Lasting this long hasn’t exactly been a walk in the park, though, says Moore. “About two years ago, we suddenly started wondering if we’d ever see our 30th.”

Luckily, he adds, back in ‘91 he was given some advice that held them steady: “We had a couple of what we used to call ‘the grown-ups’ on board, and our chairman then is still the same chairman now. Right at the beginning he told us: ‘you’re only ever six weeks away from going bankrupt.’ Though his go-to phrase on everything is still: ‘The problem with that is...’”.

I remember Gordon Ramsay rocking up to see us saying: ‘you guys are so lucky. I need to leave Marco...’

Does Moore feel like the grown-up now? “Well, the restaurant is now an institution and I suppose I am the grown up now. Oh, wait, I can hear my wife laughing in the distance...”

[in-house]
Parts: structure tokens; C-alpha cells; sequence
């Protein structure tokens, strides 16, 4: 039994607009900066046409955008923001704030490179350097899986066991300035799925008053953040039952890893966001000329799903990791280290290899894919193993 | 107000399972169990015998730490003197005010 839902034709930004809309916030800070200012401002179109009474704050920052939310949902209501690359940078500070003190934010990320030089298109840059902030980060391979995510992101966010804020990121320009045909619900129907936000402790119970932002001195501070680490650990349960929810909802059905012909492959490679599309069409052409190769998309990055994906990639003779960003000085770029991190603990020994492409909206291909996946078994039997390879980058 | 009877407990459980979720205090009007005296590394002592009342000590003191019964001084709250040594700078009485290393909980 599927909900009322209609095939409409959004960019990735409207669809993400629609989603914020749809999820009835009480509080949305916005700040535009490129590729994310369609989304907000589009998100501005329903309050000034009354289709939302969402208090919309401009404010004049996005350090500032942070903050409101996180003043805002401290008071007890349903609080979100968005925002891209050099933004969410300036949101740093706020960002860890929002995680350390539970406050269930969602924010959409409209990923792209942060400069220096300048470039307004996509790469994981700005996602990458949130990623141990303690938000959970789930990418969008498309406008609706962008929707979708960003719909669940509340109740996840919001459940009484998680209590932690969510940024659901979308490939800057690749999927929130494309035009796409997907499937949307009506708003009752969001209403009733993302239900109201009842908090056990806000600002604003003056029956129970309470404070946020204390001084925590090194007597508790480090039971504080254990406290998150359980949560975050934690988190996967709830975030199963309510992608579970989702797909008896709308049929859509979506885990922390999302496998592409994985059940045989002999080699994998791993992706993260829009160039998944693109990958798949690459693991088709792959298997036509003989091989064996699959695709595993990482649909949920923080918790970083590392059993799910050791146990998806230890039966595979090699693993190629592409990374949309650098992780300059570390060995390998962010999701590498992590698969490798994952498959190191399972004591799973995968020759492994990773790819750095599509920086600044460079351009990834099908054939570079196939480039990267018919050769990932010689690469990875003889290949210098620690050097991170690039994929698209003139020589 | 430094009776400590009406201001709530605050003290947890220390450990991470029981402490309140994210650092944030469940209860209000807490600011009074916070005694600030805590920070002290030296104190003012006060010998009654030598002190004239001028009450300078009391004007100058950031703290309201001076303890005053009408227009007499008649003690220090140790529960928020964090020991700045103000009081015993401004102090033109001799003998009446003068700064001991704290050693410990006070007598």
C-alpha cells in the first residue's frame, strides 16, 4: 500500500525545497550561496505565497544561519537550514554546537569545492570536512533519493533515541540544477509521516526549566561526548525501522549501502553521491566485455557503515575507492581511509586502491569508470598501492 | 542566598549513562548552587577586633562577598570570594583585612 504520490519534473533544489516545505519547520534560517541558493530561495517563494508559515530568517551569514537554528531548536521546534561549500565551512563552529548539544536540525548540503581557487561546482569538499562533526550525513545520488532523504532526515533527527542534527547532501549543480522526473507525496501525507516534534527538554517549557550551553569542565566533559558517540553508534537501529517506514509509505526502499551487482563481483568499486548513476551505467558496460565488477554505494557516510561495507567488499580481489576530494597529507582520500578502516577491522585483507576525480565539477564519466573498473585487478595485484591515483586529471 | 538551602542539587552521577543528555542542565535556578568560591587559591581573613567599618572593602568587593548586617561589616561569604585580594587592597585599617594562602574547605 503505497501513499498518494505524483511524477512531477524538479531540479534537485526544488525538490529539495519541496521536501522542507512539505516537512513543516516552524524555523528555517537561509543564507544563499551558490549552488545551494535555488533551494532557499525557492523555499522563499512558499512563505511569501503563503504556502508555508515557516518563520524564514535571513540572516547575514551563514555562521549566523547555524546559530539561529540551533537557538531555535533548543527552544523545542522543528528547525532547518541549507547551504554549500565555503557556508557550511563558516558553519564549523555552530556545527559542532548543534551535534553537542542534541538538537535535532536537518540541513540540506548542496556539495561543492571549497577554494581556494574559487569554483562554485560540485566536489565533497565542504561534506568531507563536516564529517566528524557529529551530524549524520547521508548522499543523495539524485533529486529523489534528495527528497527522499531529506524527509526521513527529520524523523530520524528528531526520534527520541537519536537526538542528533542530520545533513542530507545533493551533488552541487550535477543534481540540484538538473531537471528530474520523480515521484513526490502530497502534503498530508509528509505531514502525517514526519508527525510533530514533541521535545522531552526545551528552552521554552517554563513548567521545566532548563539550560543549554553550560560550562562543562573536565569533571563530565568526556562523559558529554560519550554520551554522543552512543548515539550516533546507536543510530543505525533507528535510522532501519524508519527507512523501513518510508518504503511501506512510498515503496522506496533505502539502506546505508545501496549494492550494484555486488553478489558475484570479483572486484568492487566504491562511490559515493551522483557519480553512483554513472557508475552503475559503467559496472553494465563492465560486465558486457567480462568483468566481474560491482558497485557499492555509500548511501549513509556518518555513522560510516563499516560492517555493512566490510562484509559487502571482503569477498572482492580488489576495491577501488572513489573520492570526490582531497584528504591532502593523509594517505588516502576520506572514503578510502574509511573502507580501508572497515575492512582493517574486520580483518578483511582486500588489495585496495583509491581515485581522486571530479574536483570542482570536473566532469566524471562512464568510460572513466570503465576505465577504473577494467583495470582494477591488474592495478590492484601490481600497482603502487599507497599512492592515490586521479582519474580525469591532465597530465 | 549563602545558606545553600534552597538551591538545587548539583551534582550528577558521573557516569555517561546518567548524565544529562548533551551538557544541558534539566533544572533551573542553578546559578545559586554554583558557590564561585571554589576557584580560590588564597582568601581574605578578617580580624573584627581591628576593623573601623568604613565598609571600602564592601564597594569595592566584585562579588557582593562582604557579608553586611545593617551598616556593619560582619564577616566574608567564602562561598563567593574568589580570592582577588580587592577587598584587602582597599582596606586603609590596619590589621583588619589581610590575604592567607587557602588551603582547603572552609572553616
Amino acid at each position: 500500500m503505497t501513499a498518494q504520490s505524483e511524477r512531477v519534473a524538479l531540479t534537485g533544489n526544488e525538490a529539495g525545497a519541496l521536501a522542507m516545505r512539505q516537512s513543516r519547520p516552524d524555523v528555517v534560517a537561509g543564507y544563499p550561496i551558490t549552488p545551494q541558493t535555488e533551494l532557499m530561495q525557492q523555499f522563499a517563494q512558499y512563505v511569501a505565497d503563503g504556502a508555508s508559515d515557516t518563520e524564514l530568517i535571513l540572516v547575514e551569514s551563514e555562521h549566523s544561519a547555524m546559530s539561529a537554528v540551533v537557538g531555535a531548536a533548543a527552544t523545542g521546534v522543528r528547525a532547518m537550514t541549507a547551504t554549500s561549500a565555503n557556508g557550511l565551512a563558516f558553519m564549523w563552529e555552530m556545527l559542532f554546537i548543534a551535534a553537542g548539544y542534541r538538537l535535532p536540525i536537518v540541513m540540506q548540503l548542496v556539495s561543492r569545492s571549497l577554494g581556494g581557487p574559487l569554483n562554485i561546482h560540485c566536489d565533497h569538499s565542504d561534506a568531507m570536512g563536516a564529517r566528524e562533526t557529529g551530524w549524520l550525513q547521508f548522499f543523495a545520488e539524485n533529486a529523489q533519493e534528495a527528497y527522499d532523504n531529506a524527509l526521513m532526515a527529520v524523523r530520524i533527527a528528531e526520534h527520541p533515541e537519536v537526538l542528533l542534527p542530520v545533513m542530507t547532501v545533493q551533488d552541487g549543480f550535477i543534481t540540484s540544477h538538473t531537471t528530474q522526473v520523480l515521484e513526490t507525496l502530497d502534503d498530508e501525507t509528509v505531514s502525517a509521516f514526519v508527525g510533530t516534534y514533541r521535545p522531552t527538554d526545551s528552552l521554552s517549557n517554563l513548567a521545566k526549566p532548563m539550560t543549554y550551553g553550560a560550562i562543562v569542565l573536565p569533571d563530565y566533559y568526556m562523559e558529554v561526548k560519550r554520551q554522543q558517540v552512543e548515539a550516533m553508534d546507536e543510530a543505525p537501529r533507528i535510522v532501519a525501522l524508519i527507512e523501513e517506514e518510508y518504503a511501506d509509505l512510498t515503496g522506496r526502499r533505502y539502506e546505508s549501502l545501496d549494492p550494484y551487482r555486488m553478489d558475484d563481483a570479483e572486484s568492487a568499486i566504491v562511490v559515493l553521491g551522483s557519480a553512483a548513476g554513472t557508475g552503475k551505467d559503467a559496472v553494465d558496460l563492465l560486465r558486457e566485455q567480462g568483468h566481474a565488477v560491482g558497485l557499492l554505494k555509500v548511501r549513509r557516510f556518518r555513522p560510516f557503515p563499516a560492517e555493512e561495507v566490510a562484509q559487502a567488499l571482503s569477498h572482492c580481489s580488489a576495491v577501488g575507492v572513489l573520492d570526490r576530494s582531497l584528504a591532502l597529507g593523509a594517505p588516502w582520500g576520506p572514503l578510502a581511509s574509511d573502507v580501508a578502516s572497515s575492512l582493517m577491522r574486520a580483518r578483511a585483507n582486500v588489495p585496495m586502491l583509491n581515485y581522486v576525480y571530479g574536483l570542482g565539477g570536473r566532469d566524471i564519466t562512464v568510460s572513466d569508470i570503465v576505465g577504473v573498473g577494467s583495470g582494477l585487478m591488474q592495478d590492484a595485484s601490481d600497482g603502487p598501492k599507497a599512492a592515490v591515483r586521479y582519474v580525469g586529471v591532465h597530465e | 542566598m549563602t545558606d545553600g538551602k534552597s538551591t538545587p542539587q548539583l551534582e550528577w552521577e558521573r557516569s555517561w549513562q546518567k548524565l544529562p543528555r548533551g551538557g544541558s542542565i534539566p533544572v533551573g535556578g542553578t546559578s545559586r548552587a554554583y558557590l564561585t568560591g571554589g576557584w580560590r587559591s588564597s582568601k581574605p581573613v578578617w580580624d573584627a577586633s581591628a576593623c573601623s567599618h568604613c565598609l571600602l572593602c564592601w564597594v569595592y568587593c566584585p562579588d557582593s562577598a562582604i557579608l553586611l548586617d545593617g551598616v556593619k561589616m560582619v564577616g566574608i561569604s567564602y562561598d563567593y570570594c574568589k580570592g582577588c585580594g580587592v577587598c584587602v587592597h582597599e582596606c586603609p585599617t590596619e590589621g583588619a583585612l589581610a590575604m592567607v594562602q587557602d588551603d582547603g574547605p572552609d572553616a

Moore’s helming of the restaurant has seen him work with six head chefs; professional success has rarely waned, even if it wasn’t always an unwrinkled ride. “There were no tempers and no tantrums with Shane [Osborn], that was a golden decade,” he says. Tom Aikens, on the other hand? “Well, that was a torrid time.”

It’s not just chefs of his own he’s seen come and go, but those around him on Charlotte Street. The pandemic may have forced some of them out, but Moore says he’s excited for who’s still to come. The next big name is Nuno Mendes, whose new restaurant Lisboeta will open nearby in the spring. “I think that’s going to be a blockbuster opening for the street,” says Moore, “He’ll shine a light on Charlotte Street. A bright light. And you’ve got to just put your best foot forward when it happens.”

And while there have been what Moore dubs “excursions” — notably, 10 years and a star with Marylebone’s L'Autre Pied, and the more casual pop-up Pieds Nus — what’s kept the restaurateur on Charlotte Street is “the people you’d never meet in any other walk of life.”

Such as? He tells a story of the late eccentric publishing tycoon, Felix Dennis. “A great client and a wonderful friend. I remember I was walking down Charlotte Street looking upset one day and he noticed as we were passing. He asked what was wrong and I told him — we were overdrawn by £10,00.

Dreaming big: Richard Neat, left, and David Moore, circa 1993 (Handout)